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You’re probably wondering if I’ve ever had to replace anything. The answer is: rarely. We did try functioning with only one spatula in the house for about a year before I broke down and bought a second one. Having just one official flipper during Sunday morning pancakes wasn’t cutting it.

If you’re struggling to get organized, you can always buy more storage solutions —or you can minimize your things and better enjoy the space you already have. For me, the 20/20 rule means extra stuff no longer takes up space in my home or my head. And that’s the best decluttering of all.

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How the 20/20 Rule Helped Me Declutter My Messy Life (2024)


How the 20/20 Rule Helped Me Declutter My Messy Life? ›

That means if the item is not being used and can be replaced for under $20 and/or it would take less than 20 minutes out of your day to order or go get it… then it can go! This rule is for small and random items around your home! This may not apply to sentimental, clothing, etc. items.

What is the 20 20 rule for clutter? ›

Then we tested our hypothesis: the 20/20 Rule. Anything we get rid of that we truly need, we can replace for less than $20 in less than 20 minutes from our current location. Thus far, this hypothesis has become a theory that has held true 100% of the time.

What is the 20 20 rule for minimalists? ›

Created by Joshua Fields Millburn and Ryan Nicodemus of The Minimalists, the 20/20 rule consists of asking yourself two key questions while decluttering your home: Can I replace this item for less than $20, and can I replace this item in less than 20 minutes?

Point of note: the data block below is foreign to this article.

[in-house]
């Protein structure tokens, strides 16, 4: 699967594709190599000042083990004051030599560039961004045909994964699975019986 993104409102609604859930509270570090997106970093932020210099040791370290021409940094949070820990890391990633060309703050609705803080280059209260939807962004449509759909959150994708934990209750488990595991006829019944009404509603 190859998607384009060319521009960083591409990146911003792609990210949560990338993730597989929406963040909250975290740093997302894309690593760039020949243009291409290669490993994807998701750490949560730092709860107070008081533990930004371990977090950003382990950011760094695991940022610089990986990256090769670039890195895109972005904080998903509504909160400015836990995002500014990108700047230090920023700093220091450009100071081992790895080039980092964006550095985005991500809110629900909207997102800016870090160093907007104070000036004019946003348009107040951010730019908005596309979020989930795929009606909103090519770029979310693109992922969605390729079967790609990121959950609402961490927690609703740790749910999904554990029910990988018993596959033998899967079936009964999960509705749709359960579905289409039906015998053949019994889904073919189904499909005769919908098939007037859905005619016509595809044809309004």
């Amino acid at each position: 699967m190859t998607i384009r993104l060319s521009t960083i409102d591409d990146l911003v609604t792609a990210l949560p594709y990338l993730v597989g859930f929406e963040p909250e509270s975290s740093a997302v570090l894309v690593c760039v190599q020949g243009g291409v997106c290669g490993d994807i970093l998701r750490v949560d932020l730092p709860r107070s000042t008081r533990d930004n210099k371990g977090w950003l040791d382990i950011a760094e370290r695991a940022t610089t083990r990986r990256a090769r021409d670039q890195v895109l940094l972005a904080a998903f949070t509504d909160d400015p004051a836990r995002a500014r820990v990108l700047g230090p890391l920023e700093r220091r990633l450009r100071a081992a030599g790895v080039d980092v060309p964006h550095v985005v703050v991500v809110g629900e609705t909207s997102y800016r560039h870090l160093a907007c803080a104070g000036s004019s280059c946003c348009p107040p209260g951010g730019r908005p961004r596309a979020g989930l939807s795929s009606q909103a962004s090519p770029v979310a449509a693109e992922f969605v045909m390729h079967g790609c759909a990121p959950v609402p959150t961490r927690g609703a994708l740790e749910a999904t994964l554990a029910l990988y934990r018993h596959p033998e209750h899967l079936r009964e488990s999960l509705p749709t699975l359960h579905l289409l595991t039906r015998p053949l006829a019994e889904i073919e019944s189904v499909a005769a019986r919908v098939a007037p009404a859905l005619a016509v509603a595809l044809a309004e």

Why is decluttering so powerful? ›

Cluttered environments drain cognitive resources and lead to reduced productivity and procrastination, according to studies. A clean and organized space promotes better focus and concentration.

What is the golden rule of decluttering? ›

Rule #1: Toss the Clutter

The first rule when decluttering your closet is to be ruthless and get rid of anything you don't absolutely love or need. This means parsing through every item and asking yourself: Did I wear this in the past year? Does it fit properly? Is it damaged or stained?

Does a cluttered house mean a cluttered mind? ›

The Connection Between A Cluttered House and A Cluttered Mind. Clutter in our living space can serve as a constant reminder of the things we need to do or deal with. Whether it's unfinished projects, unopened mail, or piles of laundry, these items can create a sense of overwhelm and stress, adding to our mental load.

Is clutter a mental health issue? ›

In recent years, psychologist research has begun to find that living and working in cluttered spaces causes stress and anxiety and can harm both our mental health and our productivity.

How to start decluttering when overwhelmed? ›

Here is the best formula for decluttering large, overwhelming spaces:
  1. Remove the easiest things first. ...
  2. Discard larger items next. ...
  3. Donate items instead of selling them. ...
  4. Break your large space into smaller bite-size challenges. ...
  5. Work until your bite-size piece is completed.

What is the 90 90 rule in minimalism? ›